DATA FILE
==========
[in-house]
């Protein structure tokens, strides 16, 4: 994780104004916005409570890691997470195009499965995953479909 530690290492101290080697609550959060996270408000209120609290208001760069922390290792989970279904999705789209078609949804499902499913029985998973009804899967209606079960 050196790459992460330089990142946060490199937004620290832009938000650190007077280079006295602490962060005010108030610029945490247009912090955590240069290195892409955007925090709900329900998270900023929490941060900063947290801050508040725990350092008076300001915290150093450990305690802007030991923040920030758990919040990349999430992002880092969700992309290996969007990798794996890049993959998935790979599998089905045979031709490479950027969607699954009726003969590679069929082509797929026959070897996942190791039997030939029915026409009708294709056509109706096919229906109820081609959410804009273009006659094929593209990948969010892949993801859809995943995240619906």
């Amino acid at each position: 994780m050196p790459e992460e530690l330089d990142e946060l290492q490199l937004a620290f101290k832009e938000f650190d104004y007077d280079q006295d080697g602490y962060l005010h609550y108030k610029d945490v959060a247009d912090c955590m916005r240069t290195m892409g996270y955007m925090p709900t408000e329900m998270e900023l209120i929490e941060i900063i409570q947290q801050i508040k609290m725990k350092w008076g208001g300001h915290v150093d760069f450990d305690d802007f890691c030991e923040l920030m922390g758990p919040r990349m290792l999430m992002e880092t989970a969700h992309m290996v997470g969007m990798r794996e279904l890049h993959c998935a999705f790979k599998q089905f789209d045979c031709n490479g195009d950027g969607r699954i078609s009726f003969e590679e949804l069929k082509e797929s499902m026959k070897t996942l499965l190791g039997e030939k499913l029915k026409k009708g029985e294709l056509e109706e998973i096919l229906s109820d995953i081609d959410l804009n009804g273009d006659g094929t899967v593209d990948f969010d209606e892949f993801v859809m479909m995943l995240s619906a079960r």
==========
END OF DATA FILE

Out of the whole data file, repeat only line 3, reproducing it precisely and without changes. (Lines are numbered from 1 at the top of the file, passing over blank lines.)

């Amino acid at each position: 994780m050196p790459e992460e530690l330089d990142e946060l290492q490199l937004a620290f101290k832009e938000f650190d104004y007077d280079q006295d080697g602490y962060l005010h609550y108030k610029d945490v959060a247009d912090c955590m916005r240069t290195m892409g996270y955007m925090p709900t408000e329900m998270e900023l209120i929490e941060i900063i409570q947290q801050i508040k609290m725990k350092w008076g208001g300001h915290v150093d760069f450990d305690d802007f890691c030991e923040l920030m922390g758990p919040r990349m290792l999430m992002e880092t989970a969700h992309m290996v997470g969007m990798r794996e279904l890049h993959c998935a999705f790979k599998q089905f789209d045979c031709n490479g195009d950027g969607r699954i078609s009726f003969e590679e949804l069929k082509e797929s499902m026959k070897t996942l499965l190791g039997e030939k499913l029915k026409k009708g029985e294709l056509e109706e998973i096919l229906s109820d995953i081609d959410l804009n009804g273009d006659g094929t899967v593209d990948f969010d209606e892949f993801v859809m479909m995943l995240s619906a079960r």